found that the conditioned stimulus becomes general-
ized, in that the dog comes to respond to a wide range
of stimuli. He found, too, that dogs could be taught
to discriminate between stimuli by rewarding responses
to one stimulus, such as a circle, but not to another,
such as an ellipse. If the difference between the stimuli
was gradually reduced a point would be reached where
the dog's behavior evinced all the symptoms of acute
neurosis. The concept of “reinforcement” was invented
to refer to this process in which the conditioned stimu-
lus is presented in close juxtaposition to the uncondi-
tioned stimulus. Many have commented on the simi-
larity between this concept and that of Thorndike's
“reward,” central to his law of effect. But the two
concepts emerged from very different theoretical
backgrounds and their differences are as important as
their similarities (Wolman [1960], pp. 53-55).

Pavlov was unrepentantly a physiologist and he
linked his experimental findings with a theory about
irradiation and processes of excitation and inhibition
in the brain. He expressed contempt for psychology
and refused to take sides in psychological controversies.
Nevertheless his influence has been nugatory in physi-
ological theory but vast in psychology, because the
behaviorists later seized upon his findings. His contem-
porary, Bekhterev, on the other hand, who also popu-
larized the conditioned reflex, was more catholic in
his interests. In 1907 he published his Objective Psy-
chology
in which he proclaimed that the future of
psychology depended upon objective, external obser-
vation. He envisaged excluding introspective data and
mentalistic concepts and basing psychology on physical
and physiological findings. In this respect Bekhterev
harped back to La Mettrie and the materialistic tradi-
tion in psychology. In his conditioning experiments he
did not confine himself to reactions such as salivation
but met with some success in conditioning motor re-
sponses as well. He also took an interest in speech,
as also did Pavlov towards the end of his life.

Watson embarked upon his behavioristic program
in ignorance of the physiological studies of Pavlov and
Bekhterev, but he gradually incorporated them into
his theory when he became familiar with them through
translation. Thus Watson's reflexes functioned in his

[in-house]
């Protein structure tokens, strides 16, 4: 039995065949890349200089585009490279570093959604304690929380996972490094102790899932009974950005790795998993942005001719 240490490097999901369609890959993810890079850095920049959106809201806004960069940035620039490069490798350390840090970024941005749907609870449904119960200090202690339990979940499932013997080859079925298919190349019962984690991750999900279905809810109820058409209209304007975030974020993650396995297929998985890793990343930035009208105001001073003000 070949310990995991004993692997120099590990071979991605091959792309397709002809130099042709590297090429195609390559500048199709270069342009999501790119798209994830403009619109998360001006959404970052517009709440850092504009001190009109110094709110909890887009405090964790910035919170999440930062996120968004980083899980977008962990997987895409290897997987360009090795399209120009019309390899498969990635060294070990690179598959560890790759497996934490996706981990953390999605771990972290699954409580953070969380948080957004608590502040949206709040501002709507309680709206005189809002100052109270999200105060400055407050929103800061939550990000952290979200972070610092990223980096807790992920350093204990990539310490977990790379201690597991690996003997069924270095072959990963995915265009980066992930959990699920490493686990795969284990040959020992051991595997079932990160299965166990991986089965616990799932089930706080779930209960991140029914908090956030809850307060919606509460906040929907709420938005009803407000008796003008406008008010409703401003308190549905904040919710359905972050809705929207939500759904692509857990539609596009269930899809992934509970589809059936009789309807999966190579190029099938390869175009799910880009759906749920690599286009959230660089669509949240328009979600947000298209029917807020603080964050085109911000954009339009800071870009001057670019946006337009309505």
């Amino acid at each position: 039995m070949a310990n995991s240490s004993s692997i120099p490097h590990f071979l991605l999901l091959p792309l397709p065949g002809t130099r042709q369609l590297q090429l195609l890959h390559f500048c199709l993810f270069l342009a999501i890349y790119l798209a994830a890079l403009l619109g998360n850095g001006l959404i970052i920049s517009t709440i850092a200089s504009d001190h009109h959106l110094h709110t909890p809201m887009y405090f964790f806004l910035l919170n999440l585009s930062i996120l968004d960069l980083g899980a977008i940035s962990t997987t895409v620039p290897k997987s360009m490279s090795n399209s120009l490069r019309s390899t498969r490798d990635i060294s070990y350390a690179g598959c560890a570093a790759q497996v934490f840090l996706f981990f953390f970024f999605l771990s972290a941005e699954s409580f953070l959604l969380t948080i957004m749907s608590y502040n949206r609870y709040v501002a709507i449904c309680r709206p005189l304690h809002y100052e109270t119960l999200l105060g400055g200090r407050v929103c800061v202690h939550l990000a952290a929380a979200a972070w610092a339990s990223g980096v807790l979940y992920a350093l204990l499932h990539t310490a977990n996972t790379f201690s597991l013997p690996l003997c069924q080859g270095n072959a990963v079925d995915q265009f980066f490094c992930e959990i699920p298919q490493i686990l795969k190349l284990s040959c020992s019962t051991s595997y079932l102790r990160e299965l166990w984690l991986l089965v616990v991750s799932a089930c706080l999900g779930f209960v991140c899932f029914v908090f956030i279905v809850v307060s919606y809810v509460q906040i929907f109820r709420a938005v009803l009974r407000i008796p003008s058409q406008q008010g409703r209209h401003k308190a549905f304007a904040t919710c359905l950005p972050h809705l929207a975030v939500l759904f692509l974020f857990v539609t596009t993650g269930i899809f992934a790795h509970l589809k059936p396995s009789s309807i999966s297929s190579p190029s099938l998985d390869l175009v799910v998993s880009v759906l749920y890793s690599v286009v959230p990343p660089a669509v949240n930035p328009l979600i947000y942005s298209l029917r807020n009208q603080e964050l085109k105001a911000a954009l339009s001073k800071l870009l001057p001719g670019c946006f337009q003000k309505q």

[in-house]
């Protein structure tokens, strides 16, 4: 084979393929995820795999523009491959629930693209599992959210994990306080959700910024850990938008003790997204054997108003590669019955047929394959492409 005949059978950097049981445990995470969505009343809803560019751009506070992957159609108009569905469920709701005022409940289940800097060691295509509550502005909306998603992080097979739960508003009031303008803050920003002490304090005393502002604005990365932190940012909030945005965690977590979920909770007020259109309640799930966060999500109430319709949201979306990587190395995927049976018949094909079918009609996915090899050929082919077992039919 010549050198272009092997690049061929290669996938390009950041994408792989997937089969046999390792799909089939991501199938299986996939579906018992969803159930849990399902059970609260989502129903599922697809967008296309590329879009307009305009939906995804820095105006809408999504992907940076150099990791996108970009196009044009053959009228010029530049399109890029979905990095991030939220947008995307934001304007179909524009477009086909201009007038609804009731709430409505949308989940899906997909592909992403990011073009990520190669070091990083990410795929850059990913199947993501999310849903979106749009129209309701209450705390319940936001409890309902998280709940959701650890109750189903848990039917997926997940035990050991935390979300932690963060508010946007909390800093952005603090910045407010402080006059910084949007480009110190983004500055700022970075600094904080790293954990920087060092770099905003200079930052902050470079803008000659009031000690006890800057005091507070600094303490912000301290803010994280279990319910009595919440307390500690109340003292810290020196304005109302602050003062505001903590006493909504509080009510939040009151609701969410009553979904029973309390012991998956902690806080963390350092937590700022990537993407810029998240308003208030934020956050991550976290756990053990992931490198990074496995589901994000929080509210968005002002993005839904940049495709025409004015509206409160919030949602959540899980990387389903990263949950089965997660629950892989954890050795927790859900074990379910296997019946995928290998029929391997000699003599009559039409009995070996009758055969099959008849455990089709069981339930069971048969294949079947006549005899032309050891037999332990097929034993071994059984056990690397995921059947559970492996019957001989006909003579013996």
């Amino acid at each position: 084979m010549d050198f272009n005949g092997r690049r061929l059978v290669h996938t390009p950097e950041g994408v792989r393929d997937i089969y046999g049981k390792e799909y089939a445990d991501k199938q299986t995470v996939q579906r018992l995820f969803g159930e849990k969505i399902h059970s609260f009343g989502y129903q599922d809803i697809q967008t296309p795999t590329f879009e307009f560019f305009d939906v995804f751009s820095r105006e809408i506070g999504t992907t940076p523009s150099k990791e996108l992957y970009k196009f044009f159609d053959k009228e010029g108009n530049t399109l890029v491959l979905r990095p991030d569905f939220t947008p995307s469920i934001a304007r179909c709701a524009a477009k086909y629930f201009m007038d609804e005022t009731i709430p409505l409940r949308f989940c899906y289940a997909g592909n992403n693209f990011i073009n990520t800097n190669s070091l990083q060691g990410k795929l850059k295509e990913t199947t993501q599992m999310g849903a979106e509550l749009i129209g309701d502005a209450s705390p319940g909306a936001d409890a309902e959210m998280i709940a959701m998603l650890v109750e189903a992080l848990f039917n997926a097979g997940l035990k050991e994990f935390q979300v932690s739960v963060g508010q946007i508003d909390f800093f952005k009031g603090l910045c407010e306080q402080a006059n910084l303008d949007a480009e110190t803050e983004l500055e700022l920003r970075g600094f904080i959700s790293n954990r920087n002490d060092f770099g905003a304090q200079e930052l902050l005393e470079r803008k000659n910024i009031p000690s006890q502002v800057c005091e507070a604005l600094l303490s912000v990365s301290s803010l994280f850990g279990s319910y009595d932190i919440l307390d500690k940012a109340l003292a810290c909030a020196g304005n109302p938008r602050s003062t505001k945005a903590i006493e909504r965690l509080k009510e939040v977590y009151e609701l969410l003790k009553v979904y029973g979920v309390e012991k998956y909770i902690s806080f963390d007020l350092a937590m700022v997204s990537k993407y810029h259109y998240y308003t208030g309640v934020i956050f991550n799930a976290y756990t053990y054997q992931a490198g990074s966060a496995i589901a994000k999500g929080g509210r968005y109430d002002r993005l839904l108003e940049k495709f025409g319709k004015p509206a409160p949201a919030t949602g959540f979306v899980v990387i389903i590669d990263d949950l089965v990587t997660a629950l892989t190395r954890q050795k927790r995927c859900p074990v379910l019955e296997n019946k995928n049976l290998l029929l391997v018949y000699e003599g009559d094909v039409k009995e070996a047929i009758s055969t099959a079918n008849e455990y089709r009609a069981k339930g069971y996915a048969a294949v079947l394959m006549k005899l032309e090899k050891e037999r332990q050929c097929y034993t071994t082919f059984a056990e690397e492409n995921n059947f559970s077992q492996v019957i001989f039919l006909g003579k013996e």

theory as the direct descendants of Descartes' “simple
natures” in the bodily sphere. The links between them,
however, namely the principles of association, and the
assumptions about how generalizations could be ar-
rived at about such links, came from another source—
the empiricist tradition. A brief exposition of the lead-
ing ideas of this tradition will complete the account
of behaviorism's intellectual ancestry.

5. The Empiricist Tradition. The other aspect of
Descartes' thought, the interest in the contents of con-
sciousness, was developed by both rationalists and
empiricists alike. The empiricists, like the rationalists,
were really preoccupied with problems of knowledge.
As John Locke put it, they were concerned with the
“original, extent, and certainty” of human knowledge.
They held, however, that knowledge was based on
experience, not in the unexceptionable sense that how-


219

ever we come to obtain beliefs about the world, their
truth or falsity must be tested by comparing them with
what can be observed, but in the much more dubious
sense that our ideas about the world originate in our
own individual sense-experience. Therefore, questions
about the extent and certainty of knowledge tended
to resolve themselves into speculations about how ideas
originated; for followers of what was called “the way
of Ideas” held that genuine ideas must be tracked back
to impressions of sense. The result was that philo-
sophical questions about the meaning of terms and
about the grounds of knowledge were systematically
confused with questions in genetic psychology about
their origin. It was not until the nineteenth century,
when F. H. Bradley proclaimed that “In England we
have lived too long in the psychological attitude”
(Bradley [1922], 1, x) that this confusion, which per-
sisted from Locke to James Mill and Alexander Bain,
began to be systematically exposed.

The net result of this confusion was that the work
of the empiricists contained both a philosophical the-
ory about the grounds and acquisition of knowledge
and a psychological theory about the working of the
mind. The philosophical theory came straight from
Francis Bacon. To obtain knowledge, it was held, a
start had to be made with simple uninterpreted data,
or impressions of sense. There must be no premature
hypotheses or “anticipations of Nature.” Generaliza-
tions had to be made which reflected regularities in
the data. Bacon elaborated tables of co-presence, co-
absence, and co-variation of instances to ensure that
these generalizations were well-founded. These were
later elaborated by Mill in his celebrated methods of
experimental enquiry. It was of cardinal importance
in this process of “induction” that generalizations
should not go beyond the data and that no recourse
should be made to unobservables. Laws expressed
correlations between what could be observed.

The psychological theory which developed pari-
passu
with this philosophical theory about the grounds
and acquisition of knowledge had two main features.
Firstly it maintained that the experience, thought, and
consequent action of the individual is caused from
without. The environment causes simple ideas (Locke)
or impressions (Hume) to arise in the individual. The
individual's body was also regarded as part of the
external world which gives rise to impressions of
reflexion—e.g., of pleasure and pain—which enter the
mind through different types of receptor. (This was
later on called “the inner environment” by behavior-
ists.) Secondly it was held that the ideas arising from
these two environmental sources become linked to-
gether by principles of association such as contiguity
and resemblance. Action is initiated by an idea that